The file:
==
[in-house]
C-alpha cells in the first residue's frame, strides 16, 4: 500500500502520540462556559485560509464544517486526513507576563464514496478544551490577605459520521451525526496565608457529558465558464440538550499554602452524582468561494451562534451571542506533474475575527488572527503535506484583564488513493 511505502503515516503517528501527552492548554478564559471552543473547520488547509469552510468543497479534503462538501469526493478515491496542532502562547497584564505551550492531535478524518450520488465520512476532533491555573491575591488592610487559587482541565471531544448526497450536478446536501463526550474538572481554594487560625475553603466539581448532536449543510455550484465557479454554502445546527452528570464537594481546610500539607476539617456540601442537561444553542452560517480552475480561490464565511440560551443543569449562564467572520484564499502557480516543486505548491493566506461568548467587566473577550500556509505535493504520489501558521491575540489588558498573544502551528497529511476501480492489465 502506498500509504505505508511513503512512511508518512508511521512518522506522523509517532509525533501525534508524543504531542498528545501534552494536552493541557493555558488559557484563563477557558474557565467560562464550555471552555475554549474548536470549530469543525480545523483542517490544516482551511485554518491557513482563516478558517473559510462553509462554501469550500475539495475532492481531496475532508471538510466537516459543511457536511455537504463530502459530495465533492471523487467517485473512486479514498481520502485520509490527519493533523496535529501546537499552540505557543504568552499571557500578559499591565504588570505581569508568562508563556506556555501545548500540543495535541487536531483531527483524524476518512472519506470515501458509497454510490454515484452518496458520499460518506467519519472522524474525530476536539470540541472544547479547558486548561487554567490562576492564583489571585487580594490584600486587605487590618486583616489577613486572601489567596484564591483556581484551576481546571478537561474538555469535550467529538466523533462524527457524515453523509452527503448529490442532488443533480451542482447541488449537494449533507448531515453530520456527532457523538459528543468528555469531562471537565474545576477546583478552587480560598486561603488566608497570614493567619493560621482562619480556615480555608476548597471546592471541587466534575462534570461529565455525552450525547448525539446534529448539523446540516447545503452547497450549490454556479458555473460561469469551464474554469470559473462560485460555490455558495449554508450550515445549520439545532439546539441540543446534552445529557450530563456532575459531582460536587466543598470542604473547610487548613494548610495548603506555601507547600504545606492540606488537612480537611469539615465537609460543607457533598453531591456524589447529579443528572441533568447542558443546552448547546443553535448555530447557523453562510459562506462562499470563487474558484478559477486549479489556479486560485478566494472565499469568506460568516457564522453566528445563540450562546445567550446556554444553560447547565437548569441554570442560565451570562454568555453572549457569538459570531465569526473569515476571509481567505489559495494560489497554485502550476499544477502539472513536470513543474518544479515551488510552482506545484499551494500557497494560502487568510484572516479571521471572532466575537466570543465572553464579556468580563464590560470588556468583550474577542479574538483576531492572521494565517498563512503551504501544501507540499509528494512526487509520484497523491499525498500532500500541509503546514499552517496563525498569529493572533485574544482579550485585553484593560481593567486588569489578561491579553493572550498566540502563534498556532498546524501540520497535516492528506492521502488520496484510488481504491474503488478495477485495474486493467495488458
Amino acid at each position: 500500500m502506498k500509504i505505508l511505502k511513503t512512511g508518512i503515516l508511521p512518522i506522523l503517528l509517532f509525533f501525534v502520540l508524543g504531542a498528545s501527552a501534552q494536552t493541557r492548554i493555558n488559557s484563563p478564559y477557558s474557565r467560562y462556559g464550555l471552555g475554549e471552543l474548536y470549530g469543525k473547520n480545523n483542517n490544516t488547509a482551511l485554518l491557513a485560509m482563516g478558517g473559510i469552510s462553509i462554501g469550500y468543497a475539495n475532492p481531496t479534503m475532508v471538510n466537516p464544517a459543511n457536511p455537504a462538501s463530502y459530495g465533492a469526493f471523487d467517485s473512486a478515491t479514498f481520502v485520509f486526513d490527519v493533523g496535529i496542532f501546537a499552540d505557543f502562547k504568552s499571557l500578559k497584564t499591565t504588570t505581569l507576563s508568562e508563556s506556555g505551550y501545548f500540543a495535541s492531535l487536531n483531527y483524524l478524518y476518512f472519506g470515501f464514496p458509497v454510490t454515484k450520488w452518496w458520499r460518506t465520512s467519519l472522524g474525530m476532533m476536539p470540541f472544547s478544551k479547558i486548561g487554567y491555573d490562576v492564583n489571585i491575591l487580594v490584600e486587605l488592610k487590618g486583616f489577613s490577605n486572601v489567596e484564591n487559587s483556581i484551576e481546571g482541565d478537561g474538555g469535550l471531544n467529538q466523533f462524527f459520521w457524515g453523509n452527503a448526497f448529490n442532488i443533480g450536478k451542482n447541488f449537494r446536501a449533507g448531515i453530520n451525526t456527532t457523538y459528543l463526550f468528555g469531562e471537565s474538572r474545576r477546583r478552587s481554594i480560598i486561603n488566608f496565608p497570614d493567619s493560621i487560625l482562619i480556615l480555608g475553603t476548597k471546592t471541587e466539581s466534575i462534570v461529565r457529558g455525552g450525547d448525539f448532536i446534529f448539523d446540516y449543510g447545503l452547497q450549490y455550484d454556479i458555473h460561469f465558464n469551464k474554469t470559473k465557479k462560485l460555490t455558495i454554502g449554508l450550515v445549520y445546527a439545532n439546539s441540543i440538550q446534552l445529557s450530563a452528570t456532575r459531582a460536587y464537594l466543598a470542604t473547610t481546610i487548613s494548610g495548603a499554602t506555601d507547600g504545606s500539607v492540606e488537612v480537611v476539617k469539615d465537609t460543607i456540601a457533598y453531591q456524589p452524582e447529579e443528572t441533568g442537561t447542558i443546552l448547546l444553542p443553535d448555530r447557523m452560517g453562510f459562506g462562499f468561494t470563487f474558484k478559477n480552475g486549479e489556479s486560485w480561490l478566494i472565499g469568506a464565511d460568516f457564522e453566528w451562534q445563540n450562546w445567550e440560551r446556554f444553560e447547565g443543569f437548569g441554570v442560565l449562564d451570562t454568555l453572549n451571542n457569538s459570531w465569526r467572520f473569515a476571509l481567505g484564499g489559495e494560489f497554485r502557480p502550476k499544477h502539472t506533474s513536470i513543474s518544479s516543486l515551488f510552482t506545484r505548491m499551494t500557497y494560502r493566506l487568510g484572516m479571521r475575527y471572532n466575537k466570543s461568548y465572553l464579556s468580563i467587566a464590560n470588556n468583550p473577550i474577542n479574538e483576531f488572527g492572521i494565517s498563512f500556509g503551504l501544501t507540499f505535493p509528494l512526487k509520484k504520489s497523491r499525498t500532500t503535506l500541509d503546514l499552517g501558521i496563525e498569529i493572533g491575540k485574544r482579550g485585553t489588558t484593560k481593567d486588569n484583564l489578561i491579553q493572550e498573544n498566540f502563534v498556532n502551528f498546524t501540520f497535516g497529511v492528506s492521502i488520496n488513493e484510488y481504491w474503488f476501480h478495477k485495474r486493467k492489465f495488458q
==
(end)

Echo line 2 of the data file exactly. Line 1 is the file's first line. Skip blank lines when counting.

C-alpha cells in the first residue's frame, strides 16, 4: 500500500502520540462556559485560509464544517486526513507576563464514496478544551490577605459520521451525526496565608457529558465558464440538550499554602452524582468561494451562534451571542506533474475575527488572527503535506484583564488513493 511505502503515516503517528501527552492548554478564559471552543473547520488547509469552510468543497479534503462538501469526493478515491496542532502562547497584564505551550492531535478524518450520488465520512476532533491555573491575591488592610487559587482541565471531544448526497450536478446536501463526550474538572481554594487560625475553603466539581448532536449543510455550484465557479454554502445546527452528570464537594481546610500539607476539617456540601442537561444553542452560517480552475480561490464565511440560551443543569449562564467572520484564499502557480516543486505548491493566506461568548467587566473577550500556509505535493504520489501558521491575540489588558498573544502551528497529511476501480492489465 502506498500509504505505508511513503512512511508518512508511521512518522506522523509517532509525533501525534508524543504531542498528545501534552494536552493541557493555558488559557484563563477557558474557565467560562464550555471552555475554549474548536470549530469543525480545523483542517490544516482551511485554518491557513482563516478558517473559510462553509462554501469550500475539495475532492481531496475532508471538510466537516459543511457536511455537504463530502459530495465533492471523487467517485473512486479514498481520502485520509490527519493533523496535529501546537499552540505557543504568552499571557500578559499591565504588570505581569508568562508563556506556555501545548500540543495535541487536531483531527483524524476518512472519506470515501458509497454510490454515484452518496458520499460518506467519519472522524474525530476536539470540541472544547479547558486548561487554567490562576492564583489571585487580594490584600486587605487590618486583616489577613486572601489567596484564591483556581484551576481546571478537561474538555469535550467529538466523533462524527457524515453523509452527503448529490442532488443533480451542482447541488449537494449533507448531515453530520456527532457523538459528543468528555469531562471537565474545576477546583478552587480560598486561603488566608497570614493567619493560621482562619480556615480555608476548597471546592471541587466534575462534570461529565455525552450525547448525539446534529448539523446540516447545503452547497450549490454556479458555473460561469469551464474554469470559473462560485460555490455558495449554508450550515445549520439545532439546539441540543446534552445529557450530563456532575459531582460536587466543598470542604473547610487548613494548610495548603506555601507547600504545606492540606488537612480537611469539615465537609460543607457533598453531591456524589447529579443528572441533568447542558443546552448547546443553535448555530447557523453562510459562506462562499470563487474558484478559477486549479489556479486560485478566494472565499469568506460568516457564522453566528445563540450562546445567550446556554444553560447547565437548569441554570442560565451570562454568555453572549457569538459570531465569526473569515476571509481567505489559495494560489497554485502550476499544477502539472513536470513543474518544479515551488510552482506545484499551494500557497494560502487568510484572516479571521471572532466575537466570543465572553464579556468580563464590560470588556468583550474577542479574538483576531492572521494565517498563512503551504501544501507540499509528494512526487509520484497523491499525498500532500500541509503546514499552517496563525498569529493572533485574544482579550485585553484593560481593567486588569489578561491579553493572550498566540502563534498556532498546524501540520497535516492528506492521502488520496484510488481504491474503488478495477485495474486493467495488458